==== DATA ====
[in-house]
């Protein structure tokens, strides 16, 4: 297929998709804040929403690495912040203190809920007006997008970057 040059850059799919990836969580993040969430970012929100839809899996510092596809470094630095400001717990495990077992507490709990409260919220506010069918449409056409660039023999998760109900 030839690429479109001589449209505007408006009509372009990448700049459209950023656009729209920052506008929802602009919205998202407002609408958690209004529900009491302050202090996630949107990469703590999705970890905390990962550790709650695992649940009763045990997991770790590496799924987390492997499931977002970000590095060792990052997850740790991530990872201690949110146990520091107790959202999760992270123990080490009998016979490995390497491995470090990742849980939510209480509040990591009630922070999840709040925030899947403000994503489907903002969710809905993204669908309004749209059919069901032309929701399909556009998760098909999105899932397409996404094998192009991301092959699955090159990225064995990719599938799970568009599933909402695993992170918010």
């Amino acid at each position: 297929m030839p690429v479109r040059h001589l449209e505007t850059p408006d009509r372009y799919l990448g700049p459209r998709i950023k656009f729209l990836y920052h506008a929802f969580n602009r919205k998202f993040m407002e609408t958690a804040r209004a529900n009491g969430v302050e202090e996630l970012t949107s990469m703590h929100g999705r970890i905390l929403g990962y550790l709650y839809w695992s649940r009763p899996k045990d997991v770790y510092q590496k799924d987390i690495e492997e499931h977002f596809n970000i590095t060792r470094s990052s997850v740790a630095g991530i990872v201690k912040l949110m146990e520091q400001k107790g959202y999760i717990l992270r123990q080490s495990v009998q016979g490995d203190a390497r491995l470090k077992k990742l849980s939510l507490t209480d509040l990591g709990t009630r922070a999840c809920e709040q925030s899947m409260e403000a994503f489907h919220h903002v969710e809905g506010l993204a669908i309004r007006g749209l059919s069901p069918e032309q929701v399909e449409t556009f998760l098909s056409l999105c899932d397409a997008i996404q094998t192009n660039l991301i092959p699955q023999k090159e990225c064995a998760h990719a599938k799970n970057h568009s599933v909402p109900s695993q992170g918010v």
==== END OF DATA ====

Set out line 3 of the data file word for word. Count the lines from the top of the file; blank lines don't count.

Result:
């Amino acid at each position: 297929m030839p690429v479109r040059h001589l449209e505007t850059p408006d009509r372009y799919l990448g700049p459209r998709i950023k656009f729209l990836y920052h506008a929802f969580n602009r919205k998202f993040m407002e609408t958690a804040r209004a529900n009491g969430v302050e202090e996630l970012t949107s990469m703590h929100g999705r970890i905390l929403g990962y550790l709650y839809w695992s649940r009763p899996k045990d997991v770790y510092q590496k799924d987390i690495e492997e499931h977002f596809n970000i590095t060792r470094s990052s997850v740790a630095g991530i990872v201690k912040l949110m146990e520091q400001k107790g959202y999760i717990l992270r123990q080490s495990v009998q016979g490995d203190a390497r491995l470090k077992k990742l849980s939510l507490t209480d509040l990591g709990t009630r922070a999840c809920e709040q925030s899947m409260e403000a994503f489907h919220h903002v969710e809905g506010l993204a669908i309004r007006g749209l059919s069901p069918e032309q929701v399909e449409t556009f998760l098909s056409l999105c899932d397409a997008i996404q094998t192009n660039l991301i092959p699955q023999k090159e990225c064995a998760h990719a599938k799970n970057h568009s599933v909402p109900s695993q992170g918010v």